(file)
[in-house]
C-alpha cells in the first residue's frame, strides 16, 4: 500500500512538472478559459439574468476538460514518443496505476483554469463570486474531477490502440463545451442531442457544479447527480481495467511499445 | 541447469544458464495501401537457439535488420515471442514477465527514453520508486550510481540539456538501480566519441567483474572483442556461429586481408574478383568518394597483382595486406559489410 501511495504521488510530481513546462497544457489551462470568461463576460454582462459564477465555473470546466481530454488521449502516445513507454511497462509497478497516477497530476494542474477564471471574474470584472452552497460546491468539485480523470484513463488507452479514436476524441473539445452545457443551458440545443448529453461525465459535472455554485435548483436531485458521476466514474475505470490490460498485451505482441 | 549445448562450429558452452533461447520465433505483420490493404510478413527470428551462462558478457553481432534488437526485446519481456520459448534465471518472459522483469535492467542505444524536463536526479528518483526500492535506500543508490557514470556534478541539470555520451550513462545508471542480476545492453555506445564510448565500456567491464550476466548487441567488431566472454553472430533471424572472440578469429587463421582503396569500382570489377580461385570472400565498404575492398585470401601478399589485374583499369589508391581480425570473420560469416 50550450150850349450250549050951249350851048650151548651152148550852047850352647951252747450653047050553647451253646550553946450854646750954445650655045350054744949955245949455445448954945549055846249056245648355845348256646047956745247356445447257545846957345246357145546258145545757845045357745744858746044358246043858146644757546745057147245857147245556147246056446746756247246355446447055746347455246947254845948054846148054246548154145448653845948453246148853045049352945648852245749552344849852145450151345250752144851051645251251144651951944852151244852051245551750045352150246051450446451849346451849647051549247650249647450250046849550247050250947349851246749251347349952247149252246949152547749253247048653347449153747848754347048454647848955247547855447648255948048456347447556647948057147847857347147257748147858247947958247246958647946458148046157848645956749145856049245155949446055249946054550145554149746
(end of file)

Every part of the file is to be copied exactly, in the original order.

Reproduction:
[in-house]
C-alpha cells in the first residue's frame, strides 16, 4: 500500500512538472478559459439574468476538460514518443496505476483554469463570486474531477490502440463545451442531442457544479447527480481495467511499445 | 541447469544458464495501401537457439535488420515471442514477465527514453520508486550510481540539456538501480566519441567483474572483442556461429586481408574478383568518394597483382595486406559489410 501511495504521488510530481513546462497544457489551462470568461463576460454582462459564477465555473470546466481530454488521449502516445513507454511497462509497478497516477497530476494542474477564471471574474470584472452552497460546491468539485480523470484513463488507452479514436476524441473539445452545457443551458440545443448529453461525465459535472455554485435548483436531485458521476466514474475505470490490460498485451505482441 | 549445448562450429558452452533461447520465433505483420490493404510478413527470428551462462558478457553481432534488437526485446519481456520459448534465471518472459522483469535492467542505444524536463536526479528518483526500492535506500543508490557514470556534478541539470555520451550513462545508471542480476545492453555506445564510448565500456567491464550476466548487441567488431566472454553472430533471424572472440578469429587463421582503396569500382570489377580461385570472400565498404575492398585470401601478399589485374583499369589508391581480425570473420560469416 50550450150850349450250549050951249350851048650151548651152148550852047850352647951252747450653047050553647451253646550553946450854646750954445650655045350054744949955245949455445448954945549055846249056245648355845348256646047956745247356445447257545846957345246357145546258145545757845045357745744858746044358246043858146644757546745057147245857147245556147246056446746756247246355446447055746347455246947254845948054846148054246548154145448653845948453246148853045049352945648852245749552344849852145450151345250752144851051645251251144651951944852151244852051245551750045352150246051450446451849346451849647051549247650249647450250046849550247050250947349851246749251347349952247149252246949152547749253247048653347449153747848754347048454647848955247547855447648255948048456347447556647948057147847857347147257748147858247947958247246958647946458148046157848645956749145856049245155949446055249946054550145554149746